How does intermittent fasting work?
Intermittent fasting guidelines are simple, you only eat within a 5-8 hour period throughout the day (i.e. eat between 1:00-6:00pm.) This typically results in 2 meals, skipping breakfast or dinner. Most people who do intermittent fasting tend to follow a reduced carbohydrate diet simply because their body thrives on lower carbohydrates and due to the fasting cravings for starchy or sugary foods are reduced tremendously.
Why does intermittent fasting work?
Intermittent fasting has gained popularity due to its clinical success rates of long term weight reduction and its ability to improve and control the symptoms of chronic diseases like hypothyroid and type 2 diabetes. Those who train their body to use its own fat for fuel through intermittent fasting are also regulating hormone levels including insulin, and thyroid hormones. For most people the control over their appetite is what surprises them the most. They thought they would be starving only eating within a small time window per day but the opposite happened. They are able to think more clearly, the highs and lows of energy go away and they are able to control portions more easily.
The benefits include , increased longevity, improved brain function, increased insulin regulation, stronger resistance to stress, improved satiety, benefits of endogenous hormone production and increased mental clarity.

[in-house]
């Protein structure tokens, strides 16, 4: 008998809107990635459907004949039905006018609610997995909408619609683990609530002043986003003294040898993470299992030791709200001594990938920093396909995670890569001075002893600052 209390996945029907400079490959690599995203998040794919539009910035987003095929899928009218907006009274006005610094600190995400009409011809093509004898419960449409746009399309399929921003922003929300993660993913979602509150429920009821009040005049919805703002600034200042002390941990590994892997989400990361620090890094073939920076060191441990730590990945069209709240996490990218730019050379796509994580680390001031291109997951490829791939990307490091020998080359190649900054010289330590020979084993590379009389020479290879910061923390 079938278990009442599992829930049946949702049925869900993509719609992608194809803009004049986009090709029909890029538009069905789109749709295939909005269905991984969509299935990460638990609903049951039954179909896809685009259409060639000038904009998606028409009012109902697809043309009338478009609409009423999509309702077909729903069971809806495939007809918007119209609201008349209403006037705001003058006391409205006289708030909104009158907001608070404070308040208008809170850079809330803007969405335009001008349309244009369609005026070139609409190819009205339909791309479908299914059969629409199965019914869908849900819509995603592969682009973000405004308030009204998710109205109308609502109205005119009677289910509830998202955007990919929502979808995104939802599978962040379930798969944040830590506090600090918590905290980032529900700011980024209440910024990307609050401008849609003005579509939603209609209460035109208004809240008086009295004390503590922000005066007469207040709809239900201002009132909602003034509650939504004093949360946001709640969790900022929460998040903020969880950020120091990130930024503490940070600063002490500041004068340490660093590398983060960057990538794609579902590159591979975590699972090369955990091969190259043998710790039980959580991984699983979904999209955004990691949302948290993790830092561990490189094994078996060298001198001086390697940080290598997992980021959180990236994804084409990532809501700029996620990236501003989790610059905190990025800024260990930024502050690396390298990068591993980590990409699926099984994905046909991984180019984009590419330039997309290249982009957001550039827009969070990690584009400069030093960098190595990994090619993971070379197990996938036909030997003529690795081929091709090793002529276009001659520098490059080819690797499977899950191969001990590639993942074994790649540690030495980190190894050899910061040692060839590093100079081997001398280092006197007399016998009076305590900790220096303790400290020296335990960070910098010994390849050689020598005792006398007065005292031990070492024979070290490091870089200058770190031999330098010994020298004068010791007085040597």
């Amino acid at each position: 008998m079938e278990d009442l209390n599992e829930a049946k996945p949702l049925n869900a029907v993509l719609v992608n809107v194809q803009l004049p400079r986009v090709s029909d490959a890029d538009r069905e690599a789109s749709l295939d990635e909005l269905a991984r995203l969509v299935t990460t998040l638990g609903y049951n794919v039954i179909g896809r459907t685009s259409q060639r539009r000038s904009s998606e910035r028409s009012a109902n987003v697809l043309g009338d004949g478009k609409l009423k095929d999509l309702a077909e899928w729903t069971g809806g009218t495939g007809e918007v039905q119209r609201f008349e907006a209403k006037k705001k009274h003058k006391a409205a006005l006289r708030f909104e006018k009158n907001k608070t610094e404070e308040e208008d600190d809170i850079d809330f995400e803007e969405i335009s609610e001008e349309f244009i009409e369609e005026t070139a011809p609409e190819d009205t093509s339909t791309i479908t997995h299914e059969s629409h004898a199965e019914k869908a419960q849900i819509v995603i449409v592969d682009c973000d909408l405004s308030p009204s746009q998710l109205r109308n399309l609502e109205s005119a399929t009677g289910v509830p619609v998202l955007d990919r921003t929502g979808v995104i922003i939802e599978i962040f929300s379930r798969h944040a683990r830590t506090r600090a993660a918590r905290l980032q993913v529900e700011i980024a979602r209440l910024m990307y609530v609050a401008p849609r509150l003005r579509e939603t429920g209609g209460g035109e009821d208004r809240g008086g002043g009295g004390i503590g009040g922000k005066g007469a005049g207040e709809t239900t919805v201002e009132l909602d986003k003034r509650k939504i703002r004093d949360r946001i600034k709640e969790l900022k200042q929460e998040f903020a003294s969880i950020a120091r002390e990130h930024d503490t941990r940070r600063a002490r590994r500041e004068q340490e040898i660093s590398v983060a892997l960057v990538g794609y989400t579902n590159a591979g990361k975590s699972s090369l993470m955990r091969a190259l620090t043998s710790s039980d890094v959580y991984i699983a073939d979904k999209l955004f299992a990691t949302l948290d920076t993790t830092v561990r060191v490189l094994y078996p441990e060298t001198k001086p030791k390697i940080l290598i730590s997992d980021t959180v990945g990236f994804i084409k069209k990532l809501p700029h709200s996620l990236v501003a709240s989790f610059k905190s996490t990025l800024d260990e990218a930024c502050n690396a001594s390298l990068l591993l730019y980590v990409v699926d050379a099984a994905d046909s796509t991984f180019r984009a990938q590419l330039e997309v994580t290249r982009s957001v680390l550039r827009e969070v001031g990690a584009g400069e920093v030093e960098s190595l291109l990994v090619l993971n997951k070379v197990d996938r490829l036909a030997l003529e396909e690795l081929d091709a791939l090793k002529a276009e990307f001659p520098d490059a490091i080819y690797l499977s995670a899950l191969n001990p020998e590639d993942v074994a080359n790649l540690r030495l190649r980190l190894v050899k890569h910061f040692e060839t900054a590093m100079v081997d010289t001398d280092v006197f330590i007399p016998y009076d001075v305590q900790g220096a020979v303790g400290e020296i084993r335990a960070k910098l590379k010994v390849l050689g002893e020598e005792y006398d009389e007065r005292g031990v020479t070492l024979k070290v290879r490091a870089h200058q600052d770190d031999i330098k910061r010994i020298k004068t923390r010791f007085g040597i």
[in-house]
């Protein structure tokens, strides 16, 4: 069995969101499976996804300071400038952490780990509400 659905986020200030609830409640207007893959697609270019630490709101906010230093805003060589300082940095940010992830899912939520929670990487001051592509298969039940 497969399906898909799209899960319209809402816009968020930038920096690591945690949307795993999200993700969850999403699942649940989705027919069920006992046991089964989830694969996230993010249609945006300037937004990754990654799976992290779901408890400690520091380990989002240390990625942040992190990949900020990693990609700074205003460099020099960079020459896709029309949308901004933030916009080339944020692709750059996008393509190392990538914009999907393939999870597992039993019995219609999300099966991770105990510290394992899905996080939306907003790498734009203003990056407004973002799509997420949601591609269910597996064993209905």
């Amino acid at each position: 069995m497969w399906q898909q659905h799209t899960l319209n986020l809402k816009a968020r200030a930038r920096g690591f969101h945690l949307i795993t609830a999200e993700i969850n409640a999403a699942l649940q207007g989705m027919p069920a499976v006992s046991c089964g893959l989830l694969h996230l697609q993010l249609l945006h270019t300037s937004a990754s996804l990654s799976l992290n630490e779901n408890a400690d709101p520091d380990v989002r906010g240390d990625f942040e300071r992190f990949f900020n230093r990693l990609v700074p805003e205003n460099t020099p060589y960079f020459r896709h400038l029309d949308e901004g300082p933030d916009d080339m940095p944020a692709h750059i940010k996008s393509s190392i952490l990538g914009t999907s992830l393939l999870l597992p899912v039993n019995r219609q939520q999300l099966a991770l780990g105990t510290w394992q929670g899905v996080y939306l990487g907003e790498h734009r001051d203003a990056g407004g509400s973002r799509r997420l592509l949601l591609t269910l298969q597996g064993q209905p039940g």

Is it a realistic diet for active people especially endurance athletes?
Fasted exercise can actually result in better metabolic adaptations (which mean better performance down the line), improved muscle protein synthesis, and a higher anabolic response to post-workout feeding. This means your post workout meals will be used more efficiently to develop lean muscle then if you were not in a fasted state.
Studies on Muslim athletes during Ramadan show no effect on performance while fasting, as well as improved lipid values in those who exercise and fast rather than just fast. When you train in a fasted state, glycogen breakdown is blunted and more fat is burnt, leaving you more glycogen stores of energy in the tank for when you really need it and less body fat because you have trained your body to use that as its primary fuel source. For endurance athletes if they train their body not to rely on food for fuel, instead their own fat store this will reduce the likelihood that they will hit “the wall.” Intermittent fasting can be done a few days out of the week and can be adapted to fit into a training regimen, (i.e. no intermittent fasting on long run days.)
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